In this post, we would like to discuss hearing and vision loss among military service members. Hearing loss and tinnitus are especially prevalent among members of the military due to time spent around loud noises, such as gunfire or explosions. Vision loss can be related to injuries from shrapnel, or other medical conditions.
To qualify for a Veterans’ Administration disability rating for service-connected hearing or vision loss, it must be proved that the condition was a direct result of a service-related event. Therefore, a military member must provide not only evidence of such an event, but also a medical opinion linking the two. In addition, proper testing must be performed and documented for a present diagnosis of hearing and vision levels.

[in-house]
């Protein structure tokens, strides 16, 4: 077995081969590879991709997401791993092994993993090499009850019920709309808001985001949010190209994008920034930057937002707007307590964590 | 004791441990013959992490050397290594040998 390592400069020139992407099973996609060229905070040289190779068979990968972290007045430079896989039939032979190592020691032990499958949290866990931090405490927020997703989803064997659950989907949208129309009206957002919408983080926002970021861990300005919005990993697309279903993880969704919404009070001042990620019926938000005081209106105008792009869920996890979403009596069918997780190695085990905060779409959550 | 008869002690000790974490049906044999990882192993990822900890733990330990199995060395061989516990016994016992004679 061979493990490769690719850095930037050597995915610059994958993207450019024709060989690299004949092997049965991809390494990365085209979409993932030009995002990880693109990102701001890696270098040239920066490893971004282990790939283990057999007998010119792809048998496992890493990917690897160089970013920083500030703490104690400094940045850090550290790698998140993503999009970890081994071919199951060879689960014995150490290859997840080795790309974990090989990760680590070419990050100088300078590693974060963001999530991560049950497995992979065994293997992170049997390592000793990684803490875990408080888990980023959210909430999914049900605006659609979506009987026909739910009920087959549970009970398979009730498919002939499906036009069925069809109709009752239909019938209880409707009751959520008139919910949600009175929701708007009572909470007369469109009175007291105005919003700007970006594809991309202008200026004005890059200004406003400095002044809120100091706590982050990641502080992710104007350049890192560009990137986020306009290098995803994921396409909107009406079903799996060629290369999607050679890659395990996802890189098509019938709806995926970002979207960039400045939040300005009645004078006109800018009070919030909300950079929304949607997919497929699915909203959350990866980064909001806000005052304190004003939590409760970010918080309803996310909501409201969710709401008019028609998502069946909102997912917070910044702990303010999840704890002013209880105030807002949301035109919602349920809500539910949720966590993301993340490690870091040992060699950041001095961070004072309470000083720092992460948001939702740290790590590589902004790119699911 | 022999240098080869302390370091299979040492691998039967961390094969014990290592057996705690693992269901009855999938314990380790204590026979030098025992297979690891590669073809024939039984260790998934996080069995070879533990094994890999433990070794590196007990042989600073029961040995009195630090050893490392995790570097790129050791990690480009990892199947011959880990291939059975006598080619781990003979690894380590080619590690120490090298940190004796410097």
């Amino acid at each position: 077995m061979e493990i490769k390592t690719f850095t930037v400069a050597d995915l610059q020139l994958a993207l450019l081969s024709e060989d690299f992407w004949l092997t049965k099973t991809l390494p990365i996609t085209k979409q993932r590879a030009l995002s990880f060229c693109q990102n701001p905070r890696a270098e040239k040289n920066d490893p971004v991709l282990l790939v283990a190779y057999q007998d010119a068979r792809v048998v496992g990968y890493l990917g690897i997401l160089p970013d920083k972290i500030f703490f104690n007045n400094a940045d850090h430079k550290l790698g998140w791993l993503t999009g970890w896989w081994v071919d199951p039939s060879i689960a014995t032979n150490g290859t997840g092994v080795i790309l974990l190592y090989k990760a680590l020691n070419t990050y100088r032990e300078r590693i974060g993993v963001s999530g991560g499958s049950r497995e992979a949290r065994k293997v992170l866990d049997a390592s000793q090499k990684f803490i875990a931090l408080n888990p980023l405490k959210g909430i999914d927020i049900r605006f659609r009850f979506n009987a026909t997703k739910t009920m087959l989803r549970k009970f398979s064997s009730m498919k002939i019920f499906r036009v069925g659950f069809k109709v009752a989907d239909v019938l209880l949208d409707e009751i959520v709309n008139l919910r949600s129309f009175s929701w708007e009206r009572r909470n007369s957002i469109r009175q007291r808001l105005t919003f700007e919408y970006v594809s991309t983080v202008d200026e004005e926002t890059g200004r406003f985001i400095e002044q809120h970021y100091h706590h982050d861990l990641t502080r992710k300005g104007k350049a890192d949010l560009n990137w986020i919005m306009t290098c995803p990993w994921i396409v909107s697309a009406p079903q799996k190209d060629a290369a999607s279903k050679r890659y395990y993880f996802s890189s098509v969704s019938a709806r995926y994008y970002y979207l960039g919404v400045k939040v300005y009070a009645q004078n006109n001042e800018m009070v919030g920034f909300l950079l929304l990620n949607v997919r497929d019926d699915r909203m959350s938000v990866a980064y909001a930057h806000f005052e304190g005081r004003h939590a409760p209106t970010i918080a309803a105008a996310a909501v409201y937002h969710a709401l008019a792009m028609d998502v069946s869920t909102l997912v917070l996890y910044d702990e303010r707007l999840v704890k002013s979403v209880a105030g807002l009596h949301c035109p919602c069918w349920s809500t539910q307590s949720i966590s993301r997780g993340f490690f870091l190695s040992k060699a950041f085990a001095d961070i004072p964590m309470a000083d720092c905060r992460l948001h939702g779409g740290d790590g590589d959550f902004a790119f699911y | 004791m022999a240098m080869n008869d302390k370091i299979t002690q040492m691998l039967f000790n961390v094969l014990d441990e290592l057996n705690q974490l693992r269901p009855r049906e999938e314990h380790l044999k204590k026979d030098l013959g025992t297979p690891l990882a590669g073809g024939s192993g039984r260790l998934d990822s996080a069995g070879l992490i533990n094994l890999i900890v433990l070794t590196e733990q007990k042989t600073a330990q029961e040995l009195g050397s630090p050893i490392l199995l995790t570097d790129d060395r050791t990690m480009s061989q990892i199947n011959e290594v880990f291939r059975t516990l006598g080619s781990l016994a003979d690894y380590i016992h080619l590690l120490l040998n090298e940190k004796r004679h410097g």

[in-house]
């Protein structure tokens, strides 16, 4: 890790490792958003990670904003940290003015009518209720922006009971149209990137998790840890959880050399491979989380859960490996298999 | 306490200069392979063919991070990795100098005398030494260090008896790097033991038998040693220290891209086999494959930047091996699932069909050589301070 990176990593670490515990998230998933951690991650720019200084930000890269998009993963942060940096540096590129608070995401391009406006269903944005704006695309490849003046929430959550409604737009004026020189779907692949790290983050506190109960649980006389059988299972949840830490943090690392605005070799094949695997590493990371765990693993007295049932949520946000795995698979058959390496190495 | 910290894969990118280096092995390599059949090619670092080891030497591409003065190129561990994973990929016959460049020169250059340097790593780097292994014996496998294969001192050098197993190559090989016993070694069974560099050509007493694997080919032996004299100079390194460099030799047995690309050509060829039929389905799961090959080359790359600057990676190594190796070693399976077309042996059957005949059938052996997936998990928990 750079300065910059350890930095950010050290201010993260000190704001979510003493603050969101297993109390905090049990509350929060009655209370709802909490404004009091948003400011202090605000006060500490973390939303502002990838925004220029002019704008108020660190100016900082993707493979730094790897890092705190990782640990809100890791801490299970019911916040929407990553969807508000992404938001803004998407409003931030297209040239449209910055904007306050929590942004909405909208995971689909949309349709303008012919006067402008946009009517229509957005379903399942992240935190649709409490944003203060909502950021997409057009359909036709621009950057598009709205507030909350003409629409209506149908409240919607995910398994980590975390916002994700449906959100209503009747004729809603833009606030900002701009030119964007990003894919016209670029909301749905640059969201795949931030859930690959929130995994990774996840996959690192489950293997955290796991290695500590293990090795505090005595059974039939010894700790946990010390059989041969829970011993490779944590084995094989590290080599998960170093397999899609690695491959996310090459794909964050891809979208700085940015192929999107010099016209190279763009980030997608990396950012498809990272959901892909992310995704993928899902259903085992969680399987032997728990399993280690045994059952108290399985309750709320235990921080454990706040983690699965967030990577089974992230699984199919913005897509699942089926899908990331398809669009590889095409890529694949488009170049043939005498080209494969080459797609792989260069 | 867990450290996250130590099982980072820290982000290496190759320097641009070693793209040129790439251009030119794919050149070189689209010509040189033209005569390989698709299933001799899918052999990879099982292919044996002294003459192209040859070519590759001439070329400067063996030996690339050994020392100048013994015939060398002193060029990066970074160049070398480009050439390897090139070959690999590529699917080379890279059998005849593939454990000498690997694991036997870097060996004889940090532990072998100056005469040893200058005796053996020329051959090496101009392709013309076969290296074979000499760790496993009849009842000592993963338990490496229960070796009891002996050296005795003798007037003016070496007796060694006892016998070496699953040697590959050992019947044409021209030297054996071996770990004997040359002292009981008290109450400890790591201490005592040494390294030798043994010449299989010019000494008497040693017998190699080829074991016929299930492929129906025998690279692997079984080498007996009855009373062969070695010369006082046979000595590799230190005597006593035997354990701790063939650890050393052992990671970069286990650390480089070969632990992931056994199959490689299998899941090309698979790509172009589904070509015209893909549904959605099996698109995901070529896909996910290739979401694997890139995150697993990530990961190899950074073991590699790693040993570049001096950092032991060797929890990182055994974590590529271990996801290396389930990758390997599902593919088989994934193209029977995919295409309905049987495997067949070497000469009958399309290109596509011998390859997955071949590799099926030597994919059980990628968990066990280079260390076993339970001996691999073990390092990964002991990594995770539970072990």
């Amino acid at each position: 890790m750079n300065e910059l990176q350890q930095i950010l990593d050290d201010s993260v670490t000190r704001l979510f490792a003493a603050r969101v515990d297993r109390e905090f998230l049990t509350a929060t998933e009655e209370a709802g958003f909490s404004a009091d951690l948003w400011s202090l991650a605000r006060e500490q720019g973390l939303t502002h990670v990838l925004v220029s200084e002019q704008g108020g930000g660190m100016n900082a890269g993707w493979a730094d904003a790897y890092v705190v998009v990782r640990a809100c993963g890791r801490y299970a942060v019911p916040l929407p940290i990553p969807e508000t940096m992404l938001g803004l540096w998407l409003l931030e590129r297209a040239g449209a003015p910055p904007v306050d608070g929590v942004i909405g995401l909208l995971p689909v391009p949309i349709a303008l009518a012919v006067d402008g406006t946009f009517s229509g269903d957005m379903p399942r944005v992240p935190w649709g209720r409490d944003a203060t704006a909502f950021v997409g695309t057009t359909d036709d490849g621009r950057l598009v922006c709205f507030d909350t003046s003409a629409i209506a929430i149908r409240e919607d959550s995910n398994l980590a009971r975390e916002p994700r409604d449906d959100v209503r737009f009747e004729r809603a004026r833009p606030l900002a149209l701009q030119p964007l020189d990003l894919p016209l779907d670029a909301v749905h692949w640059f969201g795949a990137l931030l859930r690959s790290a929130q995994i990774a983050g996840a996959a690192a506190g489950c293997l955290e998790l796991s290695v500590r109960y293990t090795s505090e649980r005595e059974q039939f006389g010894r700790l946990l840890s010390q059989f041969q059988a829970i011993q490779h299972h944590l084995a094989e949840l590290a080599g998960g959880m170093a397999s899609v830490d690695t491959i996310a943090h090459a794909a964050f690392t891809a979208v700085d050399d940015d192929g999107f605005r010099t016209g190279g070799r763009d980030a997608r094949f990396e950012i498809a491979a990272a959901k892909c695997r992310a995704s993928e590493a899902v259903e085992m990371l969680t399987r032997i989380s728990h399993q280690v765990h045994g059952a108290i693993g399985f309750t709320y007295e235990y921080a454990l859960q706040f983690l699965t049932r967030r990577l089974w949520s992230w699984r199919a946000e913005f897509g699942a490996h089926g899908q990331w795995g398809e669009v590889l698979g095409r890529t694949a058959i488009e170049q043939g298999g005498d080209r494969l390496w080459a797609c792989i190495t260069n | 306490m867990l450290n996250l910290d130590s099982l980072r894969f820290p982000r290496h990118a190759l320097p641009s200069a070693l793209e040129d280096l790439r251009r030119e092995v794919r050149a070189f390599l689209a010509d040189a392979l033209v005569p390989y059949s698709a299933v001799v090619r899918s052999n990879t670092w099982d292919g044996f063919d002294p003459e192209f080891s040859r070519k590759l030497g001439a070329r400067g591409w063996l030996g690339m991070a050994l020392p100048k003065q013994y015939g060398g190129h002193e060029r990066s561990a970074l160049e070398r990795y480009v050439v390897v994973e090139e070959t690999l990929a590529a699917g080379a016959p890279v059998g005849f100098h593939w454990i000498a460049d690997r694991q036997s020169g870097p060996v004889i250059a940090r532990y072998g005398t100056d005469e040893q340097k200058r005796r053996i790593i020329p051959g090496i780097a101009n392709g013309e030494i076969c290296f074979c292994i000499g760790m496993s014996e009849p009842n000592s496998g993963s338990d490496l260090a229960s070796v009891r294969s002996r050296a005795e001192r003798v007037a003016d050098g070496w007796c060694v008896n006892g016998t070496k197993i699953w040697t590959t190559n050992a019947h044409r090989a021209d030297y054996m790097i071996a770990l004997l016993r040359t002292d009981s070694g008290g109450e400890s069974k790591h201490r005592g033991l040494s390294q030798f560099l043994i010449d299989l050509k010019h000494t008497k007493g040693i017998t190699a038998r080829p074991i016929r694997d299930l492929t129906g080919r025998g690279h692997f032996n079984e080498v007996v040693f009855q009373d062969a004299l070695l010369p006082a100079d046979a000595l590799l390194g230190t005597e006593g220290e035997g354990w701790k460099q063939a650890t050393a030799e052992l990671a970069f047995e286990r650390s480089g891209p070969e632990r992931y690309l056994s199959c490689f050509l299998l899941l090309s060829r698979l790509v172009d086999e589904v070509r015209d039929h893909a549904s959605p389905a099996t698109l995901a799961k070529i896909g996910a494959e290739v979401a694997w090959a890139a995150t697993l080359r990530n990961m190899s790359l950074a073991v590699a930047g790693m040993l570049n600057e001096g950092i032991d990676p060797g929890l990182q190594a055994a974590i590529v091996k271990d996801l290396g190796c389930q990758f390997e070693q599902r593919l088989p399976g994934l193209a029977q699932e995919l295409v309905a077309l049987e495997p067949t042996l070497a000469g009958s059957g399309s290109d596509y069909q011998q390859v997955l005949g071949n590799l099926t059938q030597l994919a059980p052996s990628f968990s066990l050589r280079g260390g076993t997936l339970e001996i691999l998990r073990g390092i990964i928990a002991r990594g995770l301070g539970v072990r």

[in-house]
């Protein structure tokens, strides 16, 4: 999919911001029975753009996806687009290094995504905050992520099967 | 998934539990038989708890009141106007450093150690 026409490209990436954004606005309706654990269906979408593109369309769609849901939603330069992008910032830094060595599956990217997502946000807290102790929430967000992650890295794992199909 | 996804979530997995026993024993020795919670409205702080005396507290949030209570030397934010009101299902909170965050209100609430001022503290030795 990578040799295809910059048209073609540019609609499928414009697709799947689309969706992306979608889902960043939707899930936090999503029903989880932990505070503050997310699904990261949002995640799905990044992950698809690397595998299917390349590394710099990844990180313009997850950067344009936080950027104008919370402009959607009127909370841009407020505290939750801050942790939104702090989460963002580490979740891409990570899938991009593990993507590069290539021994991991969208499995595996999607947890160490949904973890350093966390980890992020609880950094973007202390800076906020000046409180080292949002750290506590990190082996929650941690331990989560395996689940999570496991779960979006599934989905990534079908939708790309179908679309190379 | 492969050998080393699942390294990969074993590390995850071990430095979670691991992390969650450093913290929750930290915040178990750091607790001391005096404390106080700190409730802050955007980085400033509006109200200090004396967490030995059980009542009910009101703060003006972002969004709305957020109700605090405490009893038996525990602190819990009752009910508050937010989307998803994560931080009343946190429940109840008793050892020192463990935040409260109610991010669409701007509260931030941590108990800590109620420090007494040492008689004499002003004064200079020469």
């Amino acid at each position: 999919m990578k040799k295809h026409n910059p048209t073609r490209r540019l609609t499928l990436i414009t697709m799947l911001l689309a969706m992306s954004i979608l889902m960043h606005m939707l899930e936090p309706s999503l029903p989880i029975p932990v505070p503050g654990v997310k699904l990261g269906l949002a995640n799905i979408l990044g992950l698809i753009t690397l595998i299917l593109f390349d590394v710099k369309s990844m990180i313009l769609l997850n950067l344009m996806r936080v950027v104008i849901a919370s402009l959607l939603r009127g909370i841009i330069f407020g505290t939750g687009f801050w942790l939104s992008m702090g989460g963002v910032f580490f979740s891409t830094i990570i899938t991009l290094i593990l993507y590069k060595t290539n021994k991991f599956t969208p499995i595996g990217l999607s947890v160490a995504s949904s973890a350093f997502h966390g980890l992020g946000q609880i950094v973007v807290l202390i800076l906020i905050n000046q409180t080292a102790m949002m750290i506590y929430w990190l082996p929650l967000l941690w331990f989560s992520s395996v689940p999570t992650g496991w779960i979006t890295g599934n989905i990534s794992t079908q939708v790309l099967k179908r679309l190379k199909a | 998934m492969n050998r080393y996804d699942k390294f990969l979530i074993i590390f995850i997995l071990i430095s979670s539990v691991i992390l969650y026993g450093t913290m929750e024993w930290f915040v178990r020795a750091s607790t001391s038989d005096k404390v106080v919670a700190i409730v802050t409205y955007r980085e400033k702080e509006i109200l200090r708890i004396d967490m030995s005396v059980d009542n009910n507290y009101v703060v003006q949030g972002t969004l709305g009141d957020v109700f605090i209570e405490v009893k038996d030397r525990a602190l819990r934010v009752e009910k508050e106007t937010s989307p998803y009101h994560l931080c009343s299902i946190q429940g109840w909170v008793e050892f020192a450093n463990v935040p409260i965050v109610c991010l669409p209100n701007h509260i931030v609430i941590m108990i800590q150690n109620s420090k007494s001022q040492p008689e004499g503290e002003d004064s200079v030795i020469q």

If a person suffers only tinnitus rather than complete hearing loss, a disability rating of only 10% will be allowed. Loss of one ear is rated at 30%, and loss of both ears is 50%. Vision ratings vary more widely depending on the type of loss. All vision and hearing losses are listed in the Social Security Administration Blue Book under Section 2.00, Special Senses and Speech – Adult.
An experienced disability attorney can assist in obtaining all eligible disability ratings and approvals from both the Veterans’ Administration and the Social Security Administration for hearing and vision loss issues. Compensation for these veterans’ issues is based on a complex set of requirements that one should not attempt to navigate alone. You should not hesitate to contact an attorney to help with your case.